As 2021 draws to a close, our experts reflect on how the world of project delivery has shifted and share their take on what 2022 has in store – with insights from Dominic Frost, CEO; Stephen Parry, Head of Singapore; Matt Sharpe, Agile Practice Lead/ Principal Consultant; Mike Boutel, Head of Training and Nicola Stephens, Trainer Facilitator and Agile Coach.
With 2020 being the year the proverbial rug was pulled out from under our feet, 2021 has seen a big focus on cultivating an adapative mindset. COVID has continued to impact project delivery but the sector has been resolute about wrestling back some control.
In particular, we’ve witnessed an eagerness to explore new ways of doing things to achieve the same or better outcomes, and this has reshaped how we work, how we deliver, and how we learn.
Here we draw on our experience working with clients across sectors from government and energy/utilities to financial services, to reflect on recent developments and share our predictions for the next 12 months, including some of the ways individuals and organisations can step up to the challenges ahead.
Adjusting to the hybrid workplace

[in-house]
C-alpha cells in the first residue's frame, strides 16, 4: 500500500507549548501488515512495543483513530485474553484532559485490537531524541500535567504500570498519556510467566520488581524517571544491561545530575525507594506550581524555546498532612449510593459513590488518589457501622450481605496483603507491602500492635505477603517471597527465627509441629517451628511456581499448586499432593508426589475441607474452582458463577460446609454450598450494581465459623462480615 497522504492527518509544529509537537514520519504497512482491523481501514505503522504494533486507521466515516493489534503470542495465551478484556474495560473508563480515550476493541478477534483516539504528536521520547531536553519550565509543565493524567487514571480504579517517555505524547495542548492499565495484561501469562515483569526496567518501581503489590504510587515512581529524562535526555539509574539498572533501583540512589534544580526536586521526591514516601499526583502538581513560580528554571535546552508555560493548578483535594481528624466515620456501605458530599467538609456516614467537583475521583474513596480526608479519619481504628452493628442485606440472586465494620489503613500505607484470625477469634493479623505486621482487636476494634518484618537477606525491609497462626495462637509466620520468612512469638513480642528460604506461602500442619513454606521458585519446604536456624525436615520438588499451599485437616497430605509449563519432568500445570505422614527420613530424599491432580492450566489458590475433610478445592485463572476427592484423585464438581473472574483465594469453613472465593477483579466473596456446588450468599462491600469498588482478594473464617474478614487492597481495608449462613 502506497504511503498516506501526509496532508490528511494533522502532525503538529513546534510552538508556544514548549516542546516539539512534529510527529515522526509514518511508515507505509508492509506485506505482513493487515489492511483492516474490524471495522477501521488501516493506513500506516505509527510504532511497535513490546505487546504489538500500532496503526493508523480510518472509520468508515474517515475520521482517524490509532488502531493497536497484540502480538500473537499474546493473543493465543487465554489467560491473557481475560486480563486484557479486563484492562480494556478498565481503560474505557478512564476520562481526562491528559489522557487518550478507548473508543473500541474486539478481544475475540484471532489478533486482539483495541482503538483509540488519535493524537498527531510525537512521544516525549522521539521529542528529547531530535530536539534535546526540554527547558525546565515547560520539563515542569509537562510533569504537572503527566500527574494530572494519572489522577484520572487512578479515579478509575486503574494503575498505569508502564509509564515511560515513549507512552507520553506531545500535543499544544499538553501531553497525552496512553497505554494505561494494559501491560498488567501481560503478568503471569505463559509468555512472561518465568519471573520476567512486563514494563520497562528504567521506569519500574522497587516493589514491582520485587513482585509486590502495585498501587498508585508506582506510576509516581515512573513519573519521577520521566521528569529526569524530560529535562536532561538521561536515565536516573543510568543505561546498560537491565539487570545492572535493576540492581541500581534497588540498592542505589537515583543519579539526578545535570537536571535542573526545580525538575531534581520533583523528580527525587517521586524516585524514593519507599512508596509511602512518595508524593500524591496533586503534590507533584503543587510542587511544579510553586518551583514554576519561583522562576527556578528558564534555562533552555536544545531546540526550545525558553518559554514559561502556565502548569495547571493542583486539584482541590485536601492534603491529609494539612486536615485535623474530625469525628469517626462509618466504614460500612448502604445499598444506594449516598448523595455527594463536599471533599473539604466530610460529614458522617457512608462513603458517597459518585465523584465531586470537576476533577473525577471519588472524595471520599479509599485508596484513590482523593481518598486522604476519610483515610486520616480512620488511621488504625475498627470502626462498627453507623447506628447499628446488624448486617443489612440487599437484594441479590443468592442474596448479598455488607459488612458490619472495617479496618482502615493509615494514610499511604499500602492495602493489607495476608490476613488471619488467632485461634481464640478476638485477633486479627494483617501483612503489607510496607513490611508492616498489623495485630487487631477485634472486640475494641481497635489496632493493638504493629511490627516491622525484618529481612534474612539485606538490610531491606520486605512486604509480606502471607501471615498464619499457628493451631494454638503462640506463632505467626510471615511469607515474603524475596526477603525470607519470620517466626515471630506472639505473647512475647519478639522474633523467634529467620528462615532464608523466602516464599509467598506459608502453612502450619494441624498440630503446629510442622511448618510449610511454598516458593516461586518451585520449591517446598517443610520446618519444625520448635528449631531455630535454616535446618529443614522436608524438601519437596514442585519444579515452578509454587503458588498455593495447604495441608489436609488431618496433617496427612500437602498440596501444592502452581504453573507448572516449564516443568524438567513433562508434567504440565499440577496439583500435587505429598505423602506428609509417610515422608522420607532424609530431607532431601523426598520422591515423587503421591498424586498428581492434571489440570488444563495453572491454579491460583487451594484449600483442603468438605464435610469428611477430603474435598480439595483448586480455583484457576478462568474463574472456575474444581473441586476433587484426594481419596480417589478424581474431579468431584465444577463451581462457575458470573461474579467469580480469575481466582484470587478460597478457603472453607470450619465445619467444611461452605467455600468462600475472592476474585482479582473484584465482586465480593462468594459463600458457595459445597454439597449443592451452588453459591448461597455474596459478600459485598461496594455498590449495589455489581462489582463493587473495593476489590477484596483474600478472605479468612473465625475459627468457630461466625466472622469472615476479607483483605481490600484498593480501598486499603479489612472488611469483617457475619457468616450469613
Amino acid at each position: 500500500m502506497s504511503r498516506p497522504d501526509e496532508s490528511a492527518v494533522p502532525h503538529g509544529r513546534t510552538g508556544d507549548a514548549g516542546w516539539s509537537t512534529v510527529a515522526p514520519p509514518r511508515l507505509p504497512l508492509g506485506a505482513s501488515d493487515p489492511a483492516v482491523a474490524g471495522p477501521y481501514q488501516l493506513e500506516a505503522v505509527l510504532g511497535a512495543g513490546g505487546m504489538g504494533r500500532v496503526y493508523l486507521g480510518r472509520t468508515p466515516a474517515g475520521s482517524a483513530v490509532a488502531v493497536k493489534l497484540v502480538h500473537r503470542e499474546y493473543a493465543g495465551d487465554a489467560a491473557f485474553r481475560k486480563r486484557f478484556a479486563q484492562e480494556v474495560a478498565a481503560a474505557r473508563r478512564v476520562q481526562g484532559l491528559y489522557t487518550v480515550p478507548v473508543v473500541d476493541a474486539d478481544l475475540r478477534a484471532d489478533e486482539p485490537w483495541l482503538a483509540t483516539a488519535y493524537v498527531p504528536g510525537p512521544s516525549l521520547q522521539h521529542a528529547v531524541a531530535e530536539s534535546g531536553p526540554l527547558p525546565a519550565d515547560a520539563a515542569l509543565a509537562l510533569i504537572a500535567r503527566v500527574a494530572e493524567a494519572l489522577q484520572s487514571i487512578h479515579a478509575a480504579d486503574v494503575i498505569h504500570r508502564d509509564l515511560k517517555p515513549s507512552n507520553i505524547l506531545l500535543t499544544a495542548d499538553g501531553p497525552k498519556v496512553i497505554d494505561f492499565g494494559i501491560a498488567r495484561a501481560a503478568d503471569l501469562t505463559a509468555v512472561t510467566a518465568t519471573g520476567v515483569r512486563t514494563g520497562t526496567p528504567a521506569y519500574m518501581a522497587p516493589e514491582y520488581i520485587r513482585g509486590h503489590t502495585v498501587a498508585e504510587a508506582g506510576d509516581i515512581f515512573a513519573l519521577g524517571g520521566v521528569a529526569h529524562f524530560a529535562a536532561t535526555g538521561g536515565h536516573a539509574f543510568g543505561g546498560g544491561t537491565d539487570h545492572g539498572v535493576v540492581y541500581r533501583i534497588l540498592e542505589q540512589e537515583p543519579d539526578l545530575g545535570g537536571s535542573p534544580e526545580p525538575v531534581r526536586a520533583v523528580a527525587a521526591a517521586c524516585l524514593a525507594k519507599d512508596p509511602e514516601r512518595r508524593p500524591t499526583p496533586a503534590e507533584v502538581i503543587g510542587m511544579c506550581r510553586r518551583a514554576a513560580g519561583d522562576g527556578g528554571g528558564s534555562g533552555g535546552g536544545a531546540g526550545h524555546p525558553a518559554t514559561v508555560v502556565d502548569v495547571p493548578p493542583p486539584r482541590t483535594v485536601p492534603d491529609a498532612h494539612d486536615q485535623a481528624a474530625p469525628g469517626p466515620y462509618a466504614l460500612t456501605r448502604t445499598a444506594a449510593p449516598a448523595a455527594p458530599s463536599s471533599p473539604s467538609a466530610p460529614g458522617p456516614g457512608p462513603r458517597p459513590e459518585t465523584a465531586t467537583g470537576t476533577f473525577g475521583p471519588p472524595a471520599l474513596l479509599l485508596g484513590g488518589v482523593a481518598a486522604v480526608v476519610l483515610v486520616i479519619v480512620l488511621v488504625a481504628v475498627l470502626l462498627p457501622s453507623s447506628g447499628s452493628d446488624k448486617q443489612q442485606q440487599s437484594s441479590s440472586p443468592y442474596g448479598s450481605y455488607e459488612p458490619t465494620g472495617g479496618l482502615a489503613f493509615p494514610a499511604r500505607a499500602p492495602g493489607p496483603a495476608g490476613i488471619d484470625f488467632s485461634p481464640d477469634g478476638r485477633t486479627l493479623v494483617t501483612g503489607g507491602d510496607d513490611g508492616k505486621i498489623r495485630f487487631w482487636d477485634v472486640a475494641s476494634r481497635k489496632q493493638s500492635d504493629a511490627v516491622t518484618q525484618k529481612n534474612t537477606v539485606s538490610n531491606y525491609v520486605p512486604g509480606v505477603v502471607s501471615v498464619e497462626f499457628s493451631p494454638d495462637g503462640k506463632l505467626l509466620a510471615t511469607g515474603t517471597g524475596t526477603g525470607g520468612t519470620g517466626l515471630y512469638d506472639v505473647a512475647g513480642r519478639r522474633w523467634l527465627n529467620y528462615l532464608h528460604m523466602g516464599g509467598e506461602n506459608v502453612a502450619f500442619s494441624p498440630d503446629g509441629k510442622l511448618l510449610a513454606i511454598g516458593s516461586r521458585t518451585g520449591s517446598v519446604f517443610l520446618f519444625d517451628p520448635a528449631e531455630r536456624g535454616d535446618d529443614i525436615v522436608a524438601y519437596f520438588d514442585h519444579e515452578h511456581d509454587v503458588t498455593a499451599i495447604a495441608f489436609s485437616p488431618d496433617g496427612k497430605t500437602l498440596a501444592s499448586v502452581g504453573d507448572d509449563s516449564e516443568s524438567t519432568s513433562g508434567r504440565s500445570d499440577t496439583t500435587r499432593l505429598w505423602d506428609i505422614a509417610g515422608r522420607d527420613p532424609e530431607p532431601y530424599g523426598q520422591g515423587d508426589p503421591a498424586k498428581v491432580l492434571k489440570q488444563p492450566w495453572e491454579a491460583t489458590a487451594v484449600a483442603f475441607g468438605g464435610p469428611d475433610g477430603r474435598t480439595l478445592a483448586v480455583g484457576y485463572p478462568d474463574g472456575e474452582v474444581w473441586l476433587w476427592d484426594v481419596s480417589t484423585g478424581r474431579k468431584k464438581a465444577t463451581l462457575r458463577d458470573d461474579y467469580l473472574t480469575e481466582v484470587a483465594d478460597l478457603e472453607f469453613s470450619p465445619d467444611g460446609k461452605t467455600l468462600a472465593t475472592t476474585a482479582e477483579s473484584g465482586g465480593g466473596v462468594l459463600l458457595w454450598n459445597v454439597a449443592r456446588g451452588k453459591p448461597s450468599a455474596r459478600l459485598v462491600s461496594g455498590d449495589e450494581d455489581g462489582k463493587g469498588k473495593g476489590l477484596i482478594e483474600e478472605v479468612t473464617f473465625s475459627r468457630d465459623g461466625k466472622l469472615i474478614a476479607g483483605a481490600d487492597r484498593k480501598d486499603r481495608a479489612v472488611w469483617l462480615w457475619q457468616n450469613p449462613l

One of the biggest stories of the pandemic was the almost overnight shift to remote working. Having grown accustomed to the benefits and flexibility this offers, project professionals now expect the option of working between home and the office as standard. Many have also moved away from CBD locations, making a full return to the ‘old ways’ unlikely. While this shift is largely a success story, we’ve experienced both negative and positive impacts on delivery:
- Cons: A lack of real-world, human interaction and, with this, opportunities to build the trust, rapport and relationships necessary for high performing teams has seen some customers report a drop in productivity. More time is also being spent in virtual meetings to compensate for the ‘informal’ communication that happens in an office/team environment.
- Pros: Organisations have had to innovate quickly to maintain momentum and continue to deliver project outcomes. We’re seen rapid digitisation and, in particular, increased adoption of online collaboration technologies. These have created a great alternative platform for ideation and solutioning, with many teams embracing tools like Miro to support virtual sessions from design sprints and kick offs to planning and retros.